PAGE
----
The AMiRESot Robot Soccer Tournament

 

The robots for the AMiRESot game are fully autonomous. There is no global vision system and communication with a field side computer is not necessary during the game. The referee gives whistle signals for starting, halting and stopping the game, and for announcing penalties for rule infringements. The robots need to recognise these whistle signals. Although the intention is that the robots have on-board vision, there are no restrictions as to what sensors can be used as long as they do not interfere with similar sensors on the other players.

 

The main characterisitic of AMiRESot is the limitation on the size of the robot soccer players to a diameter of less than 110 mm. This allows the field of play to be small enough to not require a large space. The playfield can be quickly and easily set up in the home, the school or small university laboratory or corridor. The ball is a squash or golf ball. The AMiRESot game can be played by teams of 1 or more robots each, as long as the contending teams have the same number of players. Reasonable team sizes would be 1,3 or 5 players.

 

The guidelines for the AMiRE Soccer Tournament (AMiRESot 2008) rules 2008 were conceived at the workshop held at the 4th AMiRE Symposium in Buenos Aires in October 2007 with the objective to push autonomous minirobot technology another quantum step further while keeping the tournament affordable. The contribution of the attendants at the workshop is acknowledged and greatly appreciated by the authors of this document.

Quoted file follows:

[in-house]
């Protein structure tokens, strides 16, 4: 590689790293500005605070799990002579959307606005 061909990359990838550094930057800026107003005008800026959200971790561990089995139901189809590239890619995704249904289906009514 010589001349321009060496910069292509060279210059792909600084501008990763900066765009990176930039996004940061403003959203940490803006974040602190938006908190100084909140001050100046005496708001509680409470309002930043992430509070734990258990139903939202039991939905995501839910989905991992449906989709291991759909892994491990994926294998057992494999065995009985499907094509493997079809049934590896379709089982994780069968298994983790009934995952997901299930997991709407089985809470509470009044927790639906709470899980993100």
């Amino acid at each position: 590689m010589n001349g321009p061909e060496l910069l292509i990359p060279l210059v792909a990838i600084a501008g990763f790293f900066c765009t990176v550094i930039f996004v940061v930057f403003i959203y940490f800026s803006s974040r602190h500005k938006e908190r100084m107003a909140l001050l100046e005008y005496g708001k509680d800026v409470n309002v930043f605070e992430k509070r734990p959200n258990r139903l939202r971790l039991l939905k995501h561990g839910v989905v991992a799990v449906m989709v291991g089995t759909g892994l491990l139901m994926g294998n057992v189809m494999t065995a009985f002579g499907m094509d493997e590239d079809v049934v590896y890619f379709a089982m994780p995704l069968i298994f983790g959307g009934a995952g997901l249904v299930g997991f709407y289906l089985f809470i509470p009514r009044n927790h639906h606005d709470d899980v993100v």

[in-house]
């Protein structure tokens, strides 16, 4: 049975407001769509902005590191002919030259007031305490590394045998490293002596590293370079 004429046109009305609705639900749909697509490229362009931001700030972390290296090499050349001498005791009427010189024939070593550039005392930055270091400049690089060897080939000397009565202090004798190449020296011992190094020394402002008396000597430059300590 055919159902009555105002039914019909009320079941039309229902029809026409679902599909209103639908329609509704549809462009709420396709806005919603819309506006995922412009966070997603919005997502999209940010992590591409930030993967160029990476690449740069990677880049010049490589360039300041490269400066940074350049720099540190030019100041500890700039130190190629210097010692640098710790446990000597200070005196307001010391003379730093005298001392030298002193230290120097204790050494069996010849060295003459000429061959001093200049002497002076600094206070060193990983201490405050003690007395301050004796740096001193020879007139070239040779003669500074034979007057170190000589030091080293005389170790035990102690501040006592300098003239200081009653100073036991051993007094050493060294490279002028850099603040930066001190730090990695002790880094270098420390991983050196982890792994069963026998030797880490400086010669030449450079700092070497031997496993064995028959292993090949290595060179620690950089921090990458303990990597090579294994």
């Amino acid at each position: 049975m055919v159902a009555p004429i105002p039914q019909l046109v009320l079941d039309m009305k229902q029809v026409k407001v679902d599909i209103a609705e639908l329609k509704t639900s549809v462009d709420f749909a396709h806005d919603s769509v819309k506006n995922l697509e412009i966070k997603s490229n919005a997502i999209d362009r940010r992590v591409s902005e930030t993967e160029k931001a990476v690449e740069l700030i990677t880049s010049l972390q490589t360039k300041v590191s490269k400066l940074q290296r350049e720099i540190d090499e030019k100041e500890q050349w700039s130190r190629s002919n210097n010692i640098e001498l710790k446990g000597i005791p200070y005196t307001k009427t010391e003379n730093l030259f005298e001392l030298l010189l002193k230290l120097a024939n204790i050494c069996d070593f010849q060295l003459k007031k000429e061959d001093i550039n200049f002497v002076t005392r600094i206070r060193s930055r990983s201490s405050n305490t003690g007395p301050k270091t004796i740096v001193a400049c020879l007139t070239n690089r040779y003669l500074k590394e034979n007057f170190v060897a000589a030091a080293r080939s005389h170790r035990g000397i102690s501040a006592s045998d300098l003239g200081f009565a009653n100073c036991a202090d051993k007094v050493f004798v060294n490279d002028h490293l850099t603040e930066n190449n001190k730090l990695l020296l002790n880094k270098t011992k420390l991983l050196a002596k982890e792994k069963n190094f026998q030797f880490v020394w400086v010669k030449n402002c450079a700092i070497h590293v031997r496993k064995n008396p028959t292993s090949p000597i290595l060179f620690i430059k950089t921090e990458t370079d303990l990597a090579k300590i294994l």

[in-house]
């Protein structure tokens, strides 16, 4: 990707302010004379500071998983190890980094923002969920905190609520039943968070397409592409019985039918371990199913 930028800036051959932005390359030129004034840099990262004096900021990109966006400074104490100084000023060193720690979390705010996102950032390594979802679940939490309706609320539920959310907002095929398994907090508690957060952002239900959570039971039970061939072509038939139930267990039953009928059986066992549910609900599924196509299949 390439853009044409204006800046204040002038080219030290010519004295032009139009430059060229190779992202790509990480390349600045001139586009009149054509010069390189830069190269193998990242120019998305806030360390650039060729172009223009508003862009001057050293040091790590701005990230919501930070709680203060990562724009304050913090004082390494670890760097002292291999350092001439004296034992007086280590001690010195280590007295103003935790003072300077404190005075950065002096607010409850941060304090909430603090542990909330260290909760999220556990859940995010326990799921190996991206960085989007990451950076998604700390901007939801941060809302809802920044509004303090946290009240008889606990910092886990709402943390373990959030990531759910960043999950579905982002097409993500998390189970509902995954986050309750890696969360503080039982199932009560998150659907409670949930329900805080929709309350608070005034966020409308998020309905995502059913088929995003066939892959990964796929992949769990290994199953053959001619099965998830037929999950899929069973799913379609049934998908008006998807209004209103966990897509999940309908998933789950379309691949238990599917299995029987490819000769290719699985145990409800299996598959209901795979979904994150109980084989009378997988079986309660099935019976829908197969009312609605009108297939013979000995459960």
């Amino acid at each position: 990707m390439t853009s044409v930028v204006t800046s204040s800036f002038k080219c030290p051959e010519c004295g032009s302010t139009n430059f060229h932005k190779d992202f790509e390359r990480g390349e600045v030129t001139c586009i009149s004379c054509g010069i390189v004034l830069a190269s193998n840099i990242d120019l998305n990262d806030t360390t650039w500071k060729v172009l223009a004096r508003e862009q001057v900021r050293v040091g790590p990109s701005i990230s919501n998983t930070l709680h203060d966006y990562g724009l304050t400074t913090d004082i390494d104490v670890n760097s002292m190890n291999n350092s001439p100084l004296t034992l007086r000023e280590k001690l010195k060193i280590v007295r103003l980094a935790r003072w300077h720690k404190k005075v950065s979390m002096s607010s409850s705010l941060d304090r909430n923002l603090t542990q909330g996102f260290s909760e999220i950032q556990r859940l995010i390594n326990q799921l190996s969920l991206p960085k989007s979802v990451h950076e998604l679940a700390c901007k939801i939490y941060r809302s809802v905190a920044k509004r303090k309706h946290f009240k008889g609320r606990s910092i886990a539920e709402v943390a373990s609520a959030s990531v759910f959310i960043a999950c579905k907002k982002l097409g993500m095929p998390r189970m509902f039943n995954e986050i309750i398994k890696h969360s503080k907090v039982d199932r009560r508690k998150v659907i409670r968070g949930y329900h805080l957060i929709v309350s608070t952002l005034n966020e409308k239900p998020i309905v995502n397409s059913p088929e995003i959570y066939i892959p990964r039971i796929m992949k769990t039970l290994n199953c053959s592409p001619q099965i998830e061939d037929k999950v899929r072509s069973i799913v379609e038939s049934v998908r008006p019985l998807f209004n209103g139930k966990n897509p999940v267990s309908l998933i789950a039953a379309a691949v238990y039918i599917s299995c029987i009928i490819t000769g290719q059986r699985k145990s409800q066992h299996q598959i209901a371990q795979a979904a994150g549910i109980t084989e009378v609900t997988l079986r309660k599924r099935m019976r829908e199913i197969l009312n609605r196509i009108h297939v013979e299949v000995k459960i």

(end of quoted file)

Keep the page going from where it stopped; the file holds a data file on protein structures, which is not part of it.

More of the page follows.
The tournament is intended for wheeled robots, because wheeled robots are easier and cheaper to build than humanoid walking robots. Wheeled robots are as useful as humanoid robots for developing all the necessary real time environment perception capabilities and cooperative behaviours required for a soccer game with a high level of realism.

 

The AMiRESot 2008 rules follow the FIFA Laws as close as it makes sense for the type of robot players and the field of play described herein.

 

For more information email support@amiresymposia.org or visit www.amiresymposia.org